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Which Behaviour Change Techniques Are Most Effective at Increasing Older Adults’ Self-Efficacy and Physical Activity Behaviour? A Systematic Review

Abstract

Background

Increasing self-efficacy is an effective mechanism for increasing physical activity, especially for older people.

Purpose

The aim of this review was to identify behaviour change techniques (BCTs) that increase self-efficacy and physical activity behaviour in non-clinical community-dwelling adults 60 years or over.

Methods

A systematic search identified 24 eligible studies reporting change in self-efficacy for physical activity following an intervention. Moderator analyses examined whether the inclusion of specific BCTs (as defined by CALO-RE taxonomy) was associated with changes in self-efficacy and physical activity behaviour.

Results

Overall, interventions increased self-efficacy (d = 0.37) and physical activity (d = 0.14). Self-regulatory techniques such as setting behavioural goals, prompting self-monitoring of behaviour, planning for relapses, providing normative information and providing feedback on performance were associated with lower levels of both self-efficacy and physical activity.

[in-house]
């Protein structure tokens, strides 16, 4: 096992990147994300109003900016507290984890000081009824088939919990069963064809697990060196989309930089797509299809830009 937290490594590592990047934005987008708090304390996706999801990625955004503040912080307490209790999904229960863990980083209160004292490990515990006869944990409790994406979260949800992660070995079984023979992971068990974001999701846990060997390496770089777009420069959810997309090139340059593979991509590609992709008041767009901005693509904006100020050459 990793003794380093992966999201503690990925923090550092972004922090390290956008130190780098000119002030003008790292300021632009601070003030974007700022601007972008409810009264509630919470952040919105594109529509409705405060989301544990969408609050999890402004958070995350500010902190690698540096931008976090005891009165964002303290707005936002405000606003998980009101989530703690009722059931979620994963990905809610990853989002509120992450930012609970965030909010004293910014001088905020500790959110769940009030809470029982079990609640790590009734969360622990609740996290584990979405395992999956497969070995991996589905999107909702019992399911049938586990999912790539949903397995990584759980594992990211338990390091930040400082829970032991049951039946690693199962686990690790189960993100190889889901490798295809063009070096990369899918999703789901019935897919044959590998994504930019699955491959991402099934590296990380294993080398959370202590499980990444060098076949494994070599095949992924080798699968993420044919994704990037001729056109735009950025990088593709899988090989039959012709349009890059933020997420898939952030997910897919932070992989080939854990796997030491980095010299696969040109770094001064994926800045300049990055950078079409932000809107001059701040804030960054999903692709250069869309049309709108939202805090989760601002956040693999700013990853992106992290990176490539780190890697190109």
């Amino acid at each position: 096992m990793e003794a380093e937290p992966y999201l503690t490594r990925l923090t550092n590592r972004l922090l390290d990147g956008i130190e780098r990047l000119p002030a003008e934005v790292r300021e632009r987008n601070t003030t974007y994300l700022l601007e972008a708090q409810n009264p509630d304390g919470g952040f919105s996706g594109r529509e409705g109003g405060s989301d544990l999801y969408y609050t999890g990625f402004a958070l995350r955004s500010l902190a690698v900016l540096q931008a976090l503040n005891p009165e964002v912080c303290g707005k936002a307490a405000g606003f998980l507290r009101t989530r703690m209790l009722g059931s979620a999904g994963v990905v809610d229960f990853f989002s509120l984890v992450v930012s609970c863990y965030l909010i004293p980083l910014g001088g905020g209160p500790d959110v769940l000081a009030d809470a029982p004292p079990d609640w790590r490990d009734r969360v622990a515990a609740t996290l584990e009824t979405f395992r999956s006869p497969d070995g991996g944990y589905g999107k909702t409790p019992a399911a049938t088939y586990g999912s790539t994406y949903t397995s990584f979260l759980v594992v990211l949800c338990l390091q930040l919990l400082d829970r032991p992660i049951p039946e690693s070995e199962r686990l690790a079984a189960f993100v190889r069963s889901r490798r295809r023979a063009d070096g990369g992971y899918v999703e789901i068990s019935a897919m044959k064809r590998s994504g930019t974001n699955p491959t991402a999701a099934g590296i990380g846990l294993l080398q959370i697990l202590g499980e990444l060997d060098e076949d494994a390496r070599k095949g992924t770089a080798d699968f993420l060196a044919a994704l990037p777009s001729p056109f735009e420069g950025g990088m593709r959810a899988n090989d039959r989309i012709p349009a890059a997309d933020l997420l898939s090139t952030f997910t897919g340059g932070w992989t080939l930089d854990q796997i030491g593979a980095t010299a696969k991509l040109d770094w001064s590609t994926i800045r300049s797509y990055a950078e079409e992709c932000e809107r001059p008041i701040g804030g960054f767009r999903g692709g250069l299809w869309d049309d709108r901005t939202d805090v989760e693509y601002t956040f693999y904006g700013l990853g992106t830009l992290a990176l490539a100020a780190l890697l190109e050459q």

Conclusions

Many commonly used self-regulation intervention techniques that are effective for younger adults may not be effective for older adults.

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Acknowledgments

This review was funded by Macmillan Cancer Support and University of Manchester School of Psychological Sciences start-up funds. We are grateful to Lou Atkinson, Stefanie Williams and Helen Fletcher for coding intervention descriptions.

Authors’ Statement of Conflict of Interest and Adherence to Ethical Standards

Authors French, Olander, Chisholm, and Mc Sharry declare that they have no conflict of interest. All procedures, including the informed consent process, were conducted in accordance with the ethical standards of the responsible committee on human experimentation (institutional and national) and with the Helsinki Declaration of 1975, as revised in 2000.

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French, D.P., Olander, E.K., Chisholm, A. et al. Which Behaviour Change Techniques Are Most Effective at Increasing Older Adults’ Self-Efficacy and Physical Activity Behaviour? A Systematic Review. ann. behav. med. 48, 225–234 (2014). https://doi.org/10.1007/s12160-014-9593-z

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Keywords

  • Self-efficacy
  • Physical activity
  • Systematic review
  • Older adults
  • Behaviour change techniques
  • Meta-analysis